Madison drew in her sketch book while she waited for her mother outside the policeman’s office. She had a set of coloured pencils she carried everywhere, so the book was filled with bright and vivid cartoons of their family and her dreams. The latest masterpiece showed her with Dad picking vegetables for dinner in their garden, while Mum swam in the sea, living the island life. The sketchbook wrapped her away from the world into one of her own, one she was happy to be lost in.
She was so focused on her art she didn’t hear her mother shouting in the other room, didn’t notice the slamming of doors and didn’t see Blake storm out in a whirl of fury. It was only when her arm was grabbed and Madison was wrenched off the bench she realised they were leaving. Madison scrabbled to pick up the blue pencil dropped on the ground before she was pulled out the door, she needed it for the ocean.
Outside, the easy laid-back roll of Port Vila high street exploded around them in a cacophony of garish colour and noise. It was a stinking hot one again, with the air broiling nicely as it approached midday. Madison hastily packed her book and pencil case back into her rucksack, while Blake looked around unsure where to storm next. This wasn’t like her, Mum normally always knew what to do and where to go.
Madison did not understand distress, she saw only an opportunity to visit one of her favourite places on the island, the market. She pulled at Blake to guide her across the road, and incredibly enough her mother allowed herself to be led.
The market was where the islanders sold their wares, brightly coloured fruit and vegetables they grew in their gardens, or picked from the trees, alien roots dug from the ground, dishes they cooked in their pots and served on palm frond plates. Baskets filled with coconuts, mangoes and bananas. Food with exotic names like taro, yams, plantains and breadfruit. Food that Mum and Dad didn’t allow her to eat, so Madison could only daydream of their taste.
She was sure it must be better than the boring hot dogs and burgers served to the holidaying children poolside at the hotel. That was all the visitors seemed to gorge, as nobody had much interest in the local diet. Many scorned it as peasant food, likely poisonous, fish tainted with mercury, meat crawling with flies, unfit for first world stomachs.
Madison pulled her mother over to a table of of laplap, Vanuatu’s legendary national dish. Chicken legs sitting on a bed of white coconut dough, wrapped in leaves. They smelt funky, weird and fantastic. “Mum, can I try one of…”
Blake nodded without fuss, handing money over to the smiling woman behind the stall blankly. Madison couldn’t believe her luck. Whatever the policeman had told her mother was definitely working in her favour. She was plonked down on a concrete bench in the park next to the market.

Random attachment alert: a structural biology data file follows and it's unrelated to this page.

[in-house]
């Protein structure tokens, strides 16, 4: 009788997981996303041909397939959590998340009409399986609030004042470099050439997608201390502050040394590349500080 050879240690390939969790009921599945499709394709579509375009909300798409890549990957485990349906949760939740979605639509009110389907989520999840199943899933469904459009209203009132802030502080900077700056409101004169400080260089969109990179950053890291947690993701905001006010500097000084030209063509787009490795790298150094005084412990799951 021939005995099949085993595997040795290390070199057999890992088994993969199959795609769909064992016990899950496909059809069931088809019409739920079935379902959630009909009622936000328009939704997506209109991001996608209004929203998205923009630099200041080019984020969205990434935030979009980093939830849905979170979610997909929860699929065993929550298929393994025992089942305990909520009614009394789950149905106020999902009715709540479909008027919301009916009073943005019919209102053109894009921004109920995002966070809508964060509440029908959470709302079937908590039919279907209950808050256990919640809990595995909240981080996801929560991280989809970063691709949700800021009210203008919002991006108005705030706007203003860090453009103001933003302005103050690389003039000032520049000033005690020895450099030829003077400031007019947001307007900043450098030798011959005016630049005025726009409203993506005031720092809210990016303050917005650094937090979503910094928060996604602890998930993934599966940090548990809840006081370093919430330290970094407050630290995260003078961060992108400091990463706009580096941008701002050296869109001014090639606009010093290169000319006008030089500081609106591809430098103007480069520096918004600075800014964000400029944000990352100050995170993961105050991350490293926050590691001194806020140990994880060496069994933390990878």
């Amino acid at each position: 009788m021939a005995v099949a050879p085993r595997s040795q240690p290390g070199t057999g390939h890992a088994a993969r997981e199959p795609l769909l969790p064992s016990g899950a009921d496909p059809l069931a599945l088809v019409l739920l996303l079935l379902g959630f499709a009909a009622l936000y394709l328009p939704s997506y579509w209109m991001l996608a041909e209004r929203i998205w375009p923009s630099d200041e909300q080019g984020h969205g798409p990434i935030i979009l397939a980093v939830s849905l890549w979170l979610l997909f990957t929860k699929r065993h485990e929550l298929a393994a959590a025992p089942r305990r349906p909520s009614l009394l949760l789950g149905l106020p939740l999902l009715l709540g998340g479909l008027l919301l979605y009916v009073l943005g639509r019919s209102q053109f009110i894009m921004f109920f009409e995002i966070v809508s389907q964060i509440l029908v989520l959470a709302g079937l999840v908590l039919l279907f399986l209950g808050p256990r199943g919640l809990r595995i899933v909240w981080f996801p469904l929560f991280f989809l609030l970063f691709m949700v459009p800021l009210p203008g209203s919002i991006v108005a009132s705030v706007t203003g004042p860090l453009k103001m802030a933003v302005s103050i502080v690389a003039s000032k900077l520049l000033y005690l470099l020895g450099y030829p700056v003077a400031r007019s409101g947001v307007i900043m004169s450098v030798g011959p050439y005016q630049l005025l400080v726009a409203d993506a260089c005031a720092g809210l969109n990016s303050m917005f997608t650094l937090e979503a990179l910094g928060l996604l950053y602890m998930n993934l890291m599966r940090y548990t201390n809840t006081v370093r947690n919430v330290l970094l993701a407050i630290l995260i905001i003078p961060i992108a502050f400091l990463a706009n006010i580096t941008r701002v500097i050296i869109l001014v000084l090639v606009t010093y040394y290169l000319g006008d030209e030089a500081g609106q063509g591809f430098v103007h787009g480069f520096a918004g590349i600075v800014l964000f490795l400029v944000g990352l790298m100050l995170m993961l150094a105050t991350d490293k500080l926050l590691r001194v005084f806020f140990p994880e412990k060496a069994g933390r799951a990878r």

“Stay here,” said Blake, and marched off to talk to the boatmen on the dock that lined the park. Perhaps she was planning a trip like one of the ones Dad was always taking, thought Madison. She happily munched into the laplap, and her smile widened even more.
It really was unlike anything she had ever tasted before. Meaty and sweet, but also salty and sour at the same time, with a fruity whiff of coconut ground into the chewy dough. So new, so different, so much better than the stale hotdogs that left your stomach empty no matter how many you ate. The turis’ didn’t know what they were missing. The islanders ate so well, that must be why they smiled so much. Madison wished she was an islander and not a turis.
Her day was already going so well Madison wondered if she’d see Yans in the park. Yans was an islander who walked around with a green lizard perched on top of his head, skull kept safe from the reptile’s claws by a frizzy pomade of hair. He was paid by the visitors to have his photo taken, or even more to let them hold the lizard, which he called Smolwan Yans.
The day was going so well Maidson wondered if she should ask Mum for more market food. However, before she could take another mouthful the leaf pouch was grabbed out of her hands. She gulped and looked up. “Enough of that,” said Blake, walked over to a nearby bin and threw the laplap into it.
That was the end of that. Blake walked tall again, regal with her head high. She looked down at her daughter and motioned her towards a young smiling Ni-Van woman, dressed like everyone else in the island uniform of T-shirt, shorts and flip-flops.
“Madison, say hello to Neri,” said Blake. “She’s going to help us find your father.”